You have to move their strength to what you are doing, like if my strength is in my hand then I gotta keep my legs away from a sweeping leg. If I am down on the ground then I am pretty much nullified. You’ve gotta know how to defend yourself so you can be open and Isaac is one of those guys who wants you to be as good as you can be. So if it can be real and you can do it, then do it. You do some choreography at first then you fight and the first thing Isaac said was “Forget the choreography!” I was like Oh God!
EOIN: The fights were fantastic as well; you see everything that was going on and there were no quick cuts.
MYKEL: Yeah, he put a special emphasis on this, that’s why he shoots in the Honk Kong style of shooting which would sometimes take days to shoot all due to Larnell. Now Larnell Stovall who was the choreographer in it, he is amazing, just amazing. He would just open up the shot so you could see everything happening. Anything with Larnell involved is worth watching. He is a phenomenal fight choreographer; he dreams up things I’ve never seen before and he would dream up things they hadn’t done before.
He just understands the way the body is designed and the way you can move. We’re talking about with no protection and you’ve just gotta have a lot of faith in the guy telling you that you can do it. It requires a lot of cooperation so you can trust what you’ve been built to do and then just do it. He comes up with some phenomenally choreographed fights.
EOIN: Will we ever get to see Part 4? Scott Adkins didn’t sound too hopeful recently.
MYKEL: Come on! Come on with it already! That’s all I’m saying, I am so ready for it! I mean what is the problem? I don’t know what is taking so long. It’s going to happen one way or the other. Scott’s gonna pop, I’m gonna pop…. someone’s gonna pop and we’re just gonna do it! It ain’t over, you can believe that.
EOIN: The movies really have become a huge phenomenon with fans…
MYKEL: Oh I agree and it better happen soon before somebody gets their legs broken or gets hurt.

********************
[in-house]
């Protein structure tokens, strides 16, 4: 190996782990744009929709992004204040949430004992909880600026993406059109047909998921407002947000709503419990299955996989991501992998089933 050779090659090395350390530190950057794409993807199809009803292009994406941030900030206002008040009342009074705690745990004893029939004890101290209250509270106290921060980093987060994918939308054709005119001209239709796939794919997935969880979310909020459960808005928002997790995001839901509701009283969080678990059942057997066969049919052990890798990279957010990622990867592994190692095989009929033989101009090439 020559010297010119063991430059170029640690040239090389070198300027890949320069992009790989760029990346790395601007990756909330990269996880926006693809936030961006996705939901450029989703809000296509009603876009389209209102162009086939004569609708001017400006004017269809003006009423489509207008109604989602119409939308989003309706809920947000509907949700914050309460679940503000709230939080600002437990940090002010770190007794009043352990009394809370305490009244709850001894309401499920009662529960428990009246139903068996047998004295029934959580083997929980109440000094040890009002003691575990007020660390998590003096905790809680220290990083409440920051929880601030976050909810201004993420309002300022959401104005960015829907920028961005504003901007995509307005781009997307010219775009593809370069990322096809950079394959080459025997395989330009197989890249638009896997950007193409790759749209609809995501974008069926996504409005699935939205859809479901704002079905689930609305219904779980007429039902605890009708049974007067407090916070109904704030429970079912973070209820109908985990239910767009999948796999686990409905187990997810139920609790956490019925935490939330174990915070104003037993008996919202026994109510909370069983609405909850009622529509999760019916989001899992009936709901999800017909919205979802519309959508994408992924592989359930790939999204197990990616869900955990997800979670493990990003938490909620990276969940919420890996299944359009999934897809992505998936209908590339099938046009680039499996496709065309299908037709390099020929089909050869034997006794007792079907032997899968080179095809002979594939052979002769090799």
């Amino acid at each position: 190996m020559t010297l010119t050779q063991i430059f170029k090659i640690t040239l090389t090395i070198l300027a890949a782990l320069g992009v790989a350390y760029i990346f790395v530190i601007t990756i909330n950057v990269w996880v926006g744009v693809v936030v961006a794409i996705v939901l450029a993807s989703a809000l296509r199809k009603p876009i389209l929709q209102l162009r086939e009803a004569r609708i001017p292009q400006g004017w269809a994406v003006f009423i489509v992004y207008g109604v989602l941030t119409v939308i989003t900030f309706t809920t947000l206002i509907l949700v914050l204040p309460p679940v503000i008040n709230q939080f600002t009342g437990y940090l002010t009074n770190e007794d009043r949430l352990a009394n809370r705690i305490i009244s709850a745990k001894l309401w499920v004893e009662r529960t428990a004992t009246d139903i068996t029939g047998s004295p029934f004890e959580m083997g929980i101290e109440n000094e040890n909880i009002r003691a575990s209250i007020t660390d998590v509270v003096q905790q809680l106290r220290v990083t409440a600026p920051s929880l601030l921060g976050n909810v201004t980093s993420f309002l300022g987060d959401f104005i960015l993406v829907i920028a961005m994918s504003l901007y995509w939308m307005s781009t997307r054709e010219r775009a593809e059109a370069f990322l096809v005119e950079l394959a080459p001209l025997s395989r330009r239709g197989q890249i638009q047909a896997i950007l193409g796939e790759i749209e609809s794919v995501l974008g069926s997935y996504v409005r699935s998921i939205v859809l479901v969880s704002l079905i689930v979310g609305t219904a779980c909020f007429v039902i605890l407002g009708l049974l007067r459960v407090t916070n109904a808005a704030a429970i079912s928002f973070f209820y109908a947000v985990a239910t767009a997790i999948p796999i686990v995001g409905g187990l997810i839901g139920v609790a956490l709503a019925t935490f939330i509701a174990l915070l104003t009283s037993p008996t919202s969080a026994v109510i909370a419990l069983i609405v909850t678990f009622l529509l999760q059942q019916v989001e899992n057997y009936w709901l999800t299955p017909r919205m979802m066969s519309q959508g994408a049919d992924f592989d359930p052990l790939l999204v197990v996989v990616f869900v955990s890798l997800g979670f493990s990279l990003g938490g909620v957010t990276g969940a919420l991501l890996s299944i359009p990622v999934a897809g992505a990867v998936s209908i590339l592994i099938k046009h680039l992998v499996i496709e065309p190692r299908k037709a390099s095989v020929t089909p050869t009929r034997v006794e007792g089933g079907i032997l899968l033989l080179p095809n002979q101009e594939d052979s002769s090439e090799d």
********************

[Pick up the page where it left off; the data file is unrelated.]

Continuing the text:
EOIN: Now you’ve also got a part in the Sylvester Stallone movie Grudge Match. Can you tell us about your role and have you needed to do any particular training for it?
MYKEL: Yes, my character is called Shmoo and I actually got to fight with Mr. De Niro. Shmoo is a smart mouth little cat who gets in the ring to teach De Niro a lesson or two but unfortunately for him, Raging Bull finds his kick and ends up teaching himself. I really think fans who liked Turbo will like Shmoo. It’s another situation where the director’s real cool and he allowed me to have input. That’s always better when they respect you and they allow you to help them showcase your talent.
L L Cool J is in it too and he’s one of the dudes I kind of admire so I REALLY put the training in before I showed up at that joint. There was no way I was going to have him looking over at me and thinking I was slipping. I was like “Shit no!” I’m gonna be nice so I’d like to think I was. He did say that I’m nice though so that’s alright. I’m interested to hear what you think about the move when you see it?
EOIN: Is it a comedy?
MYKEL: It’s a comedy because of the circumstance but there was nobody playing. So it’s the circumstance that’s a comedy but it is actually serious to the players playing in it. I think that’s what Sly Stallone manages to do very well. He’s a great writer and knows how to get you involved into people’s lives before he starts to deliver the message. I think he did an outstanding job with this piece. Very excited about it; can’t wait until it drops. Kim Basinger was there too with her daughter and they were both really nice. It was a very nice place to be for a little while. You’ve got this lovely, talented lady with all of these extra testosterone dudes and it was great.
EOIN: Now that you’ve worked with Sylvester Stallone, would you take a part in The Expendables?
MYKEL: Oh hell yeah! I was trying to get up in his lap like hey man, remember me? But I got my man Scott working on that cos he got in there for Part 2. So hopefully we can get it done cos I’d be really looking forward to it.
EOIN: What else do you have coming up?
MYKEL: A drama called Halcyon about two guys stuck in a submarine and things go as unexpected as they could. It’s about friendship and about memories and the time you have here. You never know when something crazy is gonna happen. I’ve got another film coming out called Anonymous and another one called Silhouette which is a short where I get to play a blind artist which was really challenging for me. I’m excited to see what people say about it when they see it. Other than that it’s all about Off the Grid.
EOIN: There’s a Kickstarter for Off the Grid too…
MYKEL: Yeah, we want to get people involved who want to be a part of something special and the reason we wanted to do a Kickstarter is so we can be in control of the project. Instead of going to some places where they would like tell you how to end it and take control of it. We’re offering the opportunity for people to come in and be a part of it. I just want us to get back to the kind of action that I really enjoy because that is what brought me into the game.